The union that represents many of De Havilland Aircraft of Canada’s workers in Toronto has called on the Canadian government to intervene and provide financial support to protect the jobs at the aircraft-maker’s assembly line which is due to close in this year’s first half.

“The union remains deeply concerned with the company’s announcement that it will exit the facility without a firm relocation plan or a timeline to resume production,” says the union Unifor in a statement.

“The suspension of the Dash 8 program and facility exit will affect more than 700 members,” it says quoting a figure that is higher than the 500 jobs affected that the company had announced.

“Canada’s aerospace workers deserve better. We need the strongest possible government plan to support these economically vital jobs and protect our highly skilled aircraft manufacturing workers immediately,” says Unifor national president, Jerry Dias, who is a former De Havilland Aircraft of Canada aerospace worker.

He says: “Each day that passes without a comprehensive plan including significant government financial supports for Canada’s airlines and aerospace sectors means more unnecessary job losses, risks prolonging an economic recovery, and may do irreversible damage to our industrial capacity.”

Unifor says it is urging the federal government to support workers at the Downsview site by implementing Unifor’s economic recovery plan for Canada’s aerospace sector.

The plan includes several elements but includes the Canadian Government supporting the local aerospace industry by placing an order for Canadian-built aircraft to meet the country’s need, for example, for military and emergency response aircraft.

The Dash 8-400 is an aircraft that can be used for multi-missions including emergency response. It is also an aircraft that can be used for government VIP work, a role currently being fulfilled for the Canadian government by Canadian-built Challenger aircraft.

There was an opportunity late last year to potentially sell 11 Dash 8-400 aircraft to Canadian company Conair for fire-fighting, but Conair decided to buy pre-owned Dash 8-400s rather than new aircraft.

Besides the pandemic putting a dampener on new aircraft sales, another challenge De Havilland Aircraft of Canada has faced in generating new aircraft sales, is the market is flooded with pre-owned Dash 8-400s. Some of the airlines that have gone out of business recently or have scaled back their fleets, are large operators of Dash 8-400s. These operators include UK carrier Flybe and German operator LGW Luftfahrgesellschaft Walter. Also, De Havilland Aircraft of Canada’s largest customer India’s SpiceJet, which accounted for about half the order backlog, decided it no longer wanted to take its Dash 8s on order. De Havilland Aircraft of Canada then sued SpiceJet. In its legal case it argued that SpiceJet’s sudden decision left it with some ‘white-tail’ aircraft it now has to remarket.

Unifor said in January in a public document to government – entitled Preventing A Tailspin – that: “Our members working at De Havilland Aircraft of Canada have reported from discussion with management that, without new orders, work will dry up in the spring [sometime in the March to May period] of 2021.”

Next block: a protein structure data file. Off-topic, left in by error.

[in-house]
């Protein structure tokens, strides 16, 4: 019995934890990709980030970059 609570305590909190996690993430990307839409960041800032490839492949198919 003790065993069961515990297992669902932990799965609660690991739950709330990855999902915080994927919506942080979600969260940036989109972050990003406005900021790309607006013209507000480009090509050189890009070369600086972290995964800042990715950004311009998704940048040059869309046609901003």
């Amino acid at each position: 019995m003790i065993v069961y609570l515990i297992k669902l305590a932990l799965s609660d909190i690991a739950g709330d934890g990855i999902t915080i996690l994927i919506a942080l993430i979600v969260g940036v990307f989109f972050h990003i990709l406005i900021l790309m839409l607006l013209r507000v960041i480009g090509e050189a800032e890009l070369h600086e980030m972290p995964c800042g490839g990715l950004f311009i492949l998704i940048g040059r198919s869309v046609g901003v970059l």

This has since been publicly confirmed by the company, which has said even though it is exiting the Downsview site in the later part of this year, when the lease expires, it will actually stop assembling aircraft in this year’s first half, although some of these aircraft will only be delivered in the second-half of the year.


Editor’s comment: If the Canadian government were to order De Havilland Aircraft of Canada aircraft it would be VIP or special mission aircraft. Bringing forward defence procurement is a way to protect jobs and drive economic growth. Other governments, such as Australia, have been doing this because it is a way to generate employment and ‘pump prime’ the economy.

The impression I have, from following De Havilland Aircraft of Canada’s marketing, is it appeared to be very focused on promoting the Dash 8-400 as a commercial aircraft when in fact it is also an ideal platform for special mission work, such as maritime surveillance, thanks to the aircraft’s speed and range.

Bombardier Aerospace – when it was looking for ways to garner more sales for its business jets – last year created a dedicated website promoting the Challenger and Global Express as special mission aircraft for medevac, maritime surveillance, etc. Here’s the link to the website. Link. 

I am surprised De Havilland Aircraft of Canada didn’t do that too. Also, another way to build confidence in the aircraft’s future would be to announce some partnerships with defence companies. Like what Bombardier has done with Saab for the GlobalEye, a multi-role airborne early warning and control (AEW&C) aircraft that uses a Bombardier GlobalExpress as the platform.

When Bombardier owned the turboprop program it worked on a concept with Saab to develop a maritime patrol aircraft called Swordfish based on the Dash 8-400. Saab was actively promoting this concept in the market, although it was a while ago so many people have probably forgotten that. Here’s a link to a Flightglobal story on it. Link. 

If De Havilland Aircraft of Canada were to highlight to the market, for example, that the Dash 8-400 can be used as a maritime patrol aircraft thanks to Saab defence technology and ingenuity; then De Havilland Aircraft of Canada would have something positive to promote in the market that may help the program secure its future.

Picture sourced from Unifor shows: union leader Jerry Dias.